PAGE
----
Golf is a hard sport and bad rounds happen to the best of us. As Ben Hogan said, “Reverse every natural instinct and do the opposite of what you are inclined to do, and you will probably come very close to having a perfect golf swing.” 

But if someone is having a bad day then seems to purposefully tank their round, this is a serious question mark. A bad hole or two is the norm for most everyday golfers but shooting way above their handicap might be a clue to sandbagging. 

how does the golf handicap system work

Posting Away Scores Only

Most golfers have a main course they play or even join a country club. But if someone has a golf course they regularly play or are a member at and only post away scores, this is a sketchy move. 

Not Adhering to Dress Code

If a player shows up looking like he’s ready for basketball and not a round of golf, this is another big red flag. You’ll never see a sandbagger roll up to the first tee dress like a PGA Tour player. 

This is more likely to happen when an average golfer wants to dress the part… look good, feel good, play good, right?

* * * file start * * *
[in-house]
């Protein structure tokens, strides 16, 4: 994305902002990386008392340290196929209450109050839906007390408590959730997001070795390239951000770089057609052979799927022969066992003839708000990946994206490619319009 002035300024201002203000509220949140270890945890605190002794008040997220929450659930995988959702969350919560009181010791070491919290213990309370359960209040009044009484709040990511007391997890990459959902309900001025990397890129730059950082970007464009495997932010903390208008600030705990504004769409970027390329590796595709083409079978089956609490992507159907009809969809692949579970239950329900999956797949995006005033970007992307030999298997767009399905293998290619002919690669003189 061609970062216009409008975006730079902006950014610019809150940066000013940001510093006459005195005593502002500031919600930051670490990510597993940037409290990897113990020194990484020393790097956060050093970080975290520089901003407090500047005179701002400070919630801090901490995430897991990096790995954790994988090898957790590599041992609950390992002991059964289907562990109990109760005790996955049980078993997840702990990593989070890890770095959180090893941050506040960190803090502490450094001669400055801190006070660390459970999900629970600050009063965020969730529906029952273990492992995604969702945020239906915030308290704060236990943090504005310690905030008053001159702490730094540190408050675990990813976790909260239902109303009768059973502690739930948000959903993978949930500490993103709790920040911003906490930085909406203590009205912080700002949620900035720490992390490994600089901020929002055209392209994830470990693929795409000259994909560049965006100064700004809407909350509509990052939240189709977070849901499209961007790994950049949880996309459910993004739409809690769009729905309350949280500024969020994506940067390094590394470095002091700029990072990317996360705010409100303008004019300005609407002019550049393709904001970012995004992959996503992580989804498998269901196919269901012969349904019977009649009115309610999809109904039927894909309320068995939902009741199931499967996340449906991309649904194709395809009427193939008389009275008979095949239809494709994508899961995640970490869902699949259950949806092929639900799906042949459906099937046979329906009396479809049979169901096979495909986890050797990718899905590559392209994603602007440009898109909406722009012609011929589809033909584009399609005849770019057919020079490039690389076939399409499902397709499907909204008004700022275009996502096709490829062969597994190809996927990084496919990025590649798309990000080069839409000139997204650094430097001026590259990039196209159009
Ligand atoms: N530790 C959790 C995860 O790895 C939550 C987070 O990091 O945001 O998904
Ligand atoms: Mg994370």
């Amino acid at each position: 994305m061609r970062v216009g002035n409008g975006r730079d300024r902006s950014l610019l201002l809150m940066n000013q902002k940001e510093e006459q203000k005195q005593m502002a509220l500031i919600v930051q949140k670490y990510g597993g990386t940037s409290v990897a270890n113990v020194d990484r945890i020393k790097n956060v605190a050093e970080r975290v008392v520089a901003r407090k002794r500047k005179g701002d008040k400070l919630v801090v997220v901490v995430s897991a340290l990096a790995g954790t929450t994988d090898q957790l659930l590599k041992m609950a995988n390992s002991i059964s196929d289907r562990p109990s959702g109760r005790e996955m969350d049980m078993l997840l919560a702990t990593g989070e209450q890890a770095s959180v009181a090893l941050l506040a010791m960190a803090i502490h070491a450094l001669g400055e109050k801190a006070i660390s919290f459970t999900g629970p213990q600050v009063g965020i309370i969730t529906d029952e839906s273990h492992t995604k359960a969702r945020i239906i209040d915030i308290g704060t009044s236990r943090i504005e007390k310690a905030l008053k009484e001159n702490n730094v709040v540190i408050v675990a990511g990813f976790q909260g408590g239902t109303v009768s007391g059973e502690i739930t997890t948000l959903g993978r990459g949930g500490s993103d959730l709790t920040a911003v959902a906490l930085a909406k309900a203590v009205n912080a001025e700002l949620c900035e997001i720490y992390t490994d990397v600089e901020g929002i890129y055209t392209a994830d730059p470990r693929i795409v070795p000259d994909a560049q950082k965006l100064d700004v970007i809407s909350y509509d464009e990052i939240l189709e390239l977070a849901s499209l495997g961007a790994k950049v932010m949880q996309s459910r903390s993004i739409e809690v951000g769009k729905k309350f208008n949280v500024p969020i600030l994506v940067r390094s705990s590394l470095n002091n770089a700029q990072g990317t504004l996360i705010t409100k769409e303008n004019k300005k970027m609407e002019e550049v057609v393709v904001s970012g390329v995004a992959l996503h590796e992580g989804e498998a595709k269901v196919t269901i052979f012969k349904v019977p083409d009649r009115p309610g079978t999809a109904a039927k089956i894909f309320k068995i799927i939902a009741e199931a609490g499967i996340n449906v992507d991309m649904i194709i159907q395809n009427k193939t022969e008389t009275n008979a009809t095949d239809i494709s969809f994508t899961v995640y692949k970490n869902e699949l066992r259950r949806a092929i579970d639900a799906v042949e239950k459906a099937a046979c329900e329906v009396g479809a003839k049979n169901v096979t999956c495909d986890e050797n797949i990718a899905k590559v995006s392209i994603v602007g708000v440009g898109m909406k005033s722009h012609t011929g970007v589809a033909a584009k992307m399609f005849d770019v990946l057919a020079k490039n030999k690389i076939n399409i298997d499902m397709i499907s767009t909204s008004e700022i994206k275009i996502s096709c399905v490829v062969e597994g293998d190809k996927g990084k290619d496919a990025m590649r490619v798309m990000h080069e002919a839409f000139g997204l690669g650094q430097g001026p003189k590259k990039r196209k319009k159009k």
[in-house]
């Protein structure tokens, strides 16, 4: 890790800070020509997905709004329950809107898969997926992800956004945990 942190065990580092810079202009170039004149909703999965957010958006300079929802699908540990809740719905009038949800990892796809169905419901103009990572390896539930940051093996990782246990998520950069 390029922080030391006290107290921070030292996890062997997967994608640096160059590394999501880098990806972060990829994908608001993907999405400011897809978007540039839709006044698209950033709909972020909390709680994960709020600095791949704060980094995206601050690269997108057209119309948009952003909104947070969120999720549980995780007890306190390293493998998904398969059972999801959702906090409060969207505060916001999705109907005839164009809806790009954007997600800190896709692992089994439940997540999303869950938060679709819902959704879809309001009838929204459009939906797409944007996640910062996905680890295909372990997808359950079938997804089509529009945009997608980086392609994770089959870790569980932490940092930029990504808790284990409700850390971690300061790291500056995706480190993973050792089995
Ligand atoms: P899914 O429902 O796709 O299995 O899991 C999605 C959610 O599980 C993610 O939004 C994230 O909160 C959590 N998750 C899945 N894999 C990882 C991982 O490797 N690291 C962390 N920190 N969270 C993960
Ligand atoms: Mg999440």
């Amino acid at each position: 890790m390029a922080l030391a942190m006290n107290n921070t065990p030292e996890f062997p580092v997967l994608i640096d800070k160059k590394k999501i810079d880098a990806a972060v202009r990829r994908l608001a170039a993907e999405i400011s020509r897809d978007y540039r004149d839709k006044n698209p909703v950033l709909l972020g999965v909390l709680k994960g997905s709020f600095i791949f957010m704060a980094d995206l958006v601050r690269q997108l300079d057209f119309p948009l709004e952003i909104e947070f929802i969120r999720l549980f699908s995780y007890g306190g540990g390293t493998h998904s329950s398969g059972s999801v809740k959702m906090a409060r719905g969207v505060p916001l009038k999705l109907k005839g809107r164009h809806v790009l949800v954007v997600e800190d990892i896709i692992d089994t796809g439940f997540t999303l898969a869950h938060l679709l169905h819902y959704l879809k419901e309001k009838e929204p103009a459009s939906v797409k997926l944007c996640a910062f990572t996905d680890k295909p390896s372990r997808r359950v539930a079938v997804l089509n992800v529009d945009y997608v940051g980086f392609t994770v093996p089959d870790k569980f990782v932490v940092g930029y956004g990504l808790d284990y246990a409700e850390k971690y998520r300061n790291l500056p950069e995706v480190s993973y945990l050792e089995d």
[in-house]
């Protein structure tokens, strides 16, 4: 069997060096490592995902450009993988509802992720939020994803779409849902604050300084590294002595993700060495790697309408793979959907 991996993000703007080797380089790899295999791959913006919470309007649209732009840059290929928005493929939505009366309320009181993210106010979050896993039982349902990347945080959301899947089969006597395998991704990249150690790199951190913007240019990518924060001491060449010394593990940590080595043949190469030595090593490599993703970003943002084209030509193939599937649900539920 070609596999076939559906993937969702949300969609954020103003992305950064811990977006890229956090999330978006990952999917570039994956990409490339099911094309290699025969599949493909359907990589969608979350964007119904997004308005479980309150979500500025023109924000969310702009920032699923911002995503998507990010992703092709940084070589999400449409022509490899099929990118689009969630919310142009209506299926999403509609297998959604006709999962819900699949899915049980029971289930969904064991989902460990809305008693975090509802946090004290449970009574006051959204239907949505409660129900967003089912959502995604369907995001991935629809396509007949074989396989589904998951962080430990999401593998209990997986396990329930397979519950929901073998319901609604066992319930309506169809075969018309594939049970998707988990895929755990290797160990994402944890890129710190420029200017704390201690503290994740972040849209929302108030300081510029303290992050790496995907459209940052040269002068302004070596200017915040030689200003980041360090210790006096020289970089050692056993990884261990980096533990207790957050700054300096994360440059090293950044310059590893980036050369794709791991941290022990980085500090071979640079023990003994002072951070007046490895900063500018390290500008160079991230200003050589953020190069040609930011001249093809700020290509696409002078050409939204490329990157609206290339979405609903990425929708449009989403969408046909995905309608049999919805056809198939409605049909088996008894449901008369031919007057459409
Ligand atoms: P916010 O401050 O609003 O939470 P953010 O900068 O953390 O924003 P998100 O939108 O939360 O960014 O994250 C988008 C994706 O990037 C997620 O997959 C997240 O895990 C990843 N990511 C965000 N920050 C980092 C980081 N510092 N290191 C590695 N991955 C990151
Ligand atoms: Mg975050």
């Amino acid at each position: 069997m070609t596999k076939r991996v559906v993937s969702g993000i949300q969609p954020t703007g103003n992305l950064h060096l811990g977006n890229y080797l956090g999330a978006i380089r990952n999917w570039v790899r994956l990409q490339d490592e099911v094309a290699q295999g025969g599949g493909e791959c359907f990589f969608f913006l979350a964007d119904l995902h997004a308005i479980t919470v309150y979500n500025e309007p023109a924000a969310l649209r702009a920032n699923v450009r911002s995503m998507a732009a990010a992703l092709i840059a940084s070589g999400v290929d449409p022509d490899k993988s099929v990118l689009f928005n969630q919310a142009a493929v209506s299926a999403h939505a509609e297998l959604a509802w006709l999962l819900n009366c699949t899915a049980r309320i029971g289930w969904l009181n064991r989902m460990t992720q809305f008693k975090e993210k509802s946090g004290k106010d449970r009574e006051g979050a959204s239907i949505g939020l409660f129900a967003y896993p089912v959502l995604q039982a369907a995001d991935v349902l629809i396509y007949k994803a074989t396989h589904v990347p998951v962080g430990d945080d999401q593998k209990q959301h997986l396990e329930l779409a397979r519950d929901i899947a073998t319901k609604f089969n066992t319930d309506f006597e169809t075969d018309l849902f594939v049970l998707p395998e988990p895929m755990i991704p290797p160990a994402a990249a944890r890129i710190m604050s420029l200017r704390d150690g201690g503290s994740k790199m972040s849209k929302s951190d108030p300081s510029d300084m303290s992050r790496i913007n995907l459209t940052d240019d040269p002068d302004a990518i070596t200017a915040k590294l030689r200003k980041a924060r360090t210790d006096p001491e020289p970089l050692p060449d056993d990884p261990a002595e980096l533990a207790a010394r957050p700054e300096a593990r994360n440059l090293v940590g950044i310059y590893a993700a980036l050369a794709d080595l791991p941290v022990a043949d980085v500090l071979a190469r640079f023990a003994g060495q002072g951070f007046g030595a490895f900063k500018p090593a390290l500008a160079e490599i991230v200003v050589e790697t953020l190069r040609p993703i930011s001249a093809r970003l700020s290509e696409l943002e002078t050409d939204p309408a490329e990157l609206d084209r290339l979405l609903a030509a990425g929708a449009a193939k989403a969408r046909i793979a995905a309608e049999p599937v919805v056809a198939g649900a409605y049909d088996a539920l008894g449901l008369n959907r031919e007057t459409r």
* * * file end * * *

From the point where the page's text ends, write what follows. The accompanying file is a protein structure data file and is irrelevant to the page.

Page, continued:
If someone looks out of place on the golf course but has a solid swing, be careful. Learn more about dress code in golf here.

Iron Covers 

Another thing to look out for is odd equipment choices and iron covers – I can say this from personal experience. One time I got paired with a fellow player who didn’t look the part and had iron covers which isn’t typically a choice for most avid golfers

Sure enough he took them off on the first approach shot to unveil PXG golf clubs. He went on to shoot 66 and beat me handily. 

Not Warming Up

As you know, warming up is a big part of playing your best golf. It’s hard to go straight from the car to the first tee and expect to play well. 

If you notice someone who never hits golf balls or warms up on the putting green, this is another big red flag of sandbaggers. As it can take them several holes to get warmed up and likely add a few strokes to their total score.  

Missing Short Putts

If a golfer is seemingly going out of their way to miss short, tap in putts – especially at the end of the round – this a big red flag. While the yips can happen this tends to be more noticeable than a normal missed short putt.